I read the recent Straits Times article about the pump prices with great amusement. Basically, the crude oil prices have gone down but the price of petrol still remains high. Furthermore, the US dollar has weaken against the Singapore dollar. So basically, the petrol prices should go down. But it didn’t.
Here are some of the interesting responses.
Shell, which made US$31 billion (S$44 billion) last year, said contributing factors include ‘international political volatility’, and duties and taxes.
Right, tell me that when you increase the petrol prices due to higher crude oil prices.
SPC, which made $508 million last year, said: ‘There is usually a lag between oil price movement and pump price adjustment.’
It seems to me that the lag only applies when the price needs to be adjusted downwards. I don’t remember much lag when they are adjusting upwards.
Chevron, which made US$18.7 billion last year and which markets the Caltex brand of fuels here, said it also monitors competitors’ reactions to market forces before deciding to move prices.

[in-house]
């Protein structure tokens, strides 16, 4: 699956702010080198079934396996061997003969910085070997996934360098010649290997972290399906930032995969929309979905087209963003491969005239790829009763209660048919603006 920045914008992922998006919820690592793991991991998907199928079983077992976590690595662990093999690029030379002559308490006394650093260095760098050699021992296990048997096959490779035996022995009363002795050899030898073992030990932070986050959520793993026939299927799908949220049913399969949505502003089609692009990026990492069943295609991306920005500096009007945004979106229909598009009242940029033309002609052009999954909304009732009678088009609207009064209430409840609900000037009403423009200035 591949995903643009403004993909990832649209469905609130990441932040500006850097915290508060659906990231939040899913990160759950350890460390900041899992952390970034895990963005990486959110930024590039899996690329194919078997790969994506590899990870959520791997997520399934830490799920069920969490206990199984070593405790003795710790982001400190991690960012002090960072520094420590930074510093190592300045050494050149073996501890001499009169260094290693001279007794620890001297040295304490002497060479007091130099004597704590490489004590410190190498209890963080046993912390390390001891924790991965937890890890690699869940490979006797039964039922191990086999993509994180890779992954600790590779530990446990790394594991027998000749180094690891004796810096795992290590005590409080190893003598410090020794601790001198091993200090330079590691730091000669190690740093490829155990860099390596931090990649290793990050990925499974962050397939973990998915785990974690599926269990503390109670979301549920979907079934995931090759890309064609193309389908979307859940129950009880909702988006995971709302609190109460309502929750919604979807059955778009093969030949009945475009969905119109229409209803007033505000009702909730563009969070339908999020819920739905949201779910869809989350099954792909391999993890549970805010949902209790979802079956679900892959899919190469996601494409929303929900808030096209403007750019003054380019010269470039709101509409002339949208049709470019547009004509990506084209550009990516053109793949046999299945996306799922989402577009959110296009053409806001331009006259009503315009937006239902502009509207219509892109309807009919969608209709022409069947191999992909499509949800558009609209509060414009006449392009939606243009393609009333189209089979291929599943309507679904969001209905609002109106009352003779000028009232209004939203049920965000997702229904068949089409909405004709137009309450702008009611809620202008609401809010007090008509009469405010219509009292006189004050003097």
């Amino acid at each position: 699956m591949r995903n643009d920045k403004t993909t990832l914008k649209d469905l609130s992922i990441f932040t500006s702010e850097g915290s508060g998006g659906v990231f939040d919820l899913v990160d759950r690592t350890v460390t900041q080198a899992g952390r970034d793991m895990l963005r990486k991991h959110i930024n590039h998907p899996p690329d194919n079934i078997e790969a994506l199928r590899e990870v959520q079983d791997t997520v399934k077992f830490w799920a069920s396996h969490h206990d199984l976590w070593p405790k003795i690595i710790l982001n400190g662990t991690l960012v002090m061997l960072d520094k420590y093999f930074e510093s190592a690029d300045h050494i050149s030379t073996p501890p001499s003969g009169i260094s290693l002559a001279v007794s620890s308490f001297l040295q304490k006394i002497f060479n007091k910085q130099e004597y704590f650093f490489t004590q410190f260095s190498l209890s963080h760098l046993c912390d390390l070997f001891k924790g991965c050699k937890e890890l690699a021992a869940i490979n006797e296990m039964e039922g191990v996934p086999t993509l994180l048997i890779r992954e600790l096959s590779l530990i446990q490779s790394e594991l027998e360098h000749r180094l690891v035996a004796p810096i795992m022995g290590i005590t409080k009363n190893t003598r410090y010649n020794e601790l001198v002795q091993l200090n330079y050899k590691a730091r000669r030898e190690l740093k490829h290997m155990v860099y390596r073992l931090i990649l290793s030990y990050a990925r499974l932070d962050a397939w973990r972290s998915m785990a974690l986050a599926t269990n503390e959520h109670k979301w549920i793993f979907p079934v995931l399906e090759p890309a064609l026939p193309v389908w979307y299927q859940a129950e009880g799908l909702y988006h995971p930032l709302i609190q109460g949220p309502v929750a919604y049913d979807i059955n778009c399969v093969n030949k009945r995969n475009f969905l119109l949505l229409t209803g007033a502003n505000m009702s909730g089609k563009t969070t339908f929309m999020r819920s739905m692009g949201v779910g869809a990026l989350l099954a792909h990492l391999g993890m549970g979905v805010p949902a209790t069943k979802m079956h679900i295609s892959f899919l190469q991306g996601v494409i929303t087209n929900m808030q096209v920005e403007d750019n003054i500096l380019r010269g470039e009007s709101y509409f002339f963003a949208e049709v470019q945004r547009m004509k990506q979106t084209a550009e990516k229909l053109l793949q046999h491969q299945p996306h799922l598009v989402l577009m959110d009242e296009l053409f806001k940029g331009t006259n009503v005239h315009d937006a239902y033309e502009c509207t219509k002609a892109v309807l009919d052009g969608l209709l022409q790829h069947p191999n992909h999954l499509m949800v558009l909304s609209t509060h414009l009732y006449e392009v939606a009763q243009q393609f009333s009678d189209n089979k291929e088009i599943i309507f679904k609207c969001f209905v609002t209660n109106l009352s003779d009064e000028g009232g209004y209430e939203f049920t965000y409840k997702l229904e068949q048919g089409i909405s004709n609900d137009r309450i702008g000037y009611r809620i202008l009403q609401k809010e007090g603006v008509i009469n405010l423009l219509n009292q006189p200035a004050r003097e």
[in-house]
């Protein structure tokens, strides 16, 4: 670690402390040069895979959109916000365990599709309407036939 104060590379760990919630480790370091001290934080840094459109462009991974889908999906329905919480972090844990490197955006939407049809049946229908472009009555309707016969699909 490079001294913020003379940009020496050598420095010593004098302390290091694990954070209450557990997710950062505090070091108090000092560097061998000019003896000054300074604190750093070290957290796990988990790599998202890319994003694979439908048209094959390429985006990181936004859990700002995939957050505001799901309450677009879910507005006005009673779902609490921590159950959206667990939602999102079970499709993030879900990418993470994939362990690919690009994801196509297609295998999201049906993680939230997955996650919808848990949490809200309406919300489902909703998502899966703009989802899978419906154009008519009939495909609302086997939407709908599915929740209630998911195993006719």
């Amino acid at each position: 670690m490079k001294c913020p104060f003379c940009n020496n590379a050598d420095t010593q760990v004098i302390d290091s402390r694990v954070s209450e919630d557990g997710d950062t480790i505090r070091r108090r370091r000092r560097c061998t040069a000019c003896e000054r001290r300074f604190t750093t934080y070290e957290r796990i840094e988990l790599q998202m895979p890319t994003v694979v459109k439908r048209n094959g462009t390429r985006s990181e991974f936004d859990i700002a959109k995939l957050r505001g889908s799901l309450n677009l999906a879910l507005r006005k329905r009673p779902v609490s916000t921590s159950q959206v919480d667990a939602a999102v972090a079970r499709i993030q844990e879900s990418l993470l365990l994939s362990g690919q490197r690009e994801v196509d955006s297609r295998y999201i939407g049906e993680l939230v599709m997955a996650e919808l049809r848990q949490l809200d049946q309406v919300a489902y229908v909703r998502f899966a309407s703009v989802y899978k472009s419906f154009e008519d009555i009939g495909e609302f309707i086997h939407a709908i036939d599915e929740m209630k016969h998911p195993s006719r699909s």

Good move. So where is the competition? It’s like a monopoly now.
ExxonMobil, which made US$40.6 billion last year – the highest profit for any firm in history – echoed some of the reasons cited by its rivals.
Wow… US$40.6 billion profits?
Case’s Mr Seah said the association wrote to oil firms last month raising the issue of unyielding pump prices, but it has yet to receive a response.
Good move by the oil firms. Next time, if any company got letters from CASE, just ignore those useless fellow. They can’t do anything if you don’t reply them.
Mr Ong, the oil consultant, said the industry might soon have another excuse to raise crude prices. Venezuela has stopped selling oil to ExxonMobil in response to the US company’s move to use the courts to seize billions of dollars in Venezuelan assets.
Oh great…. We are going to be screwed again.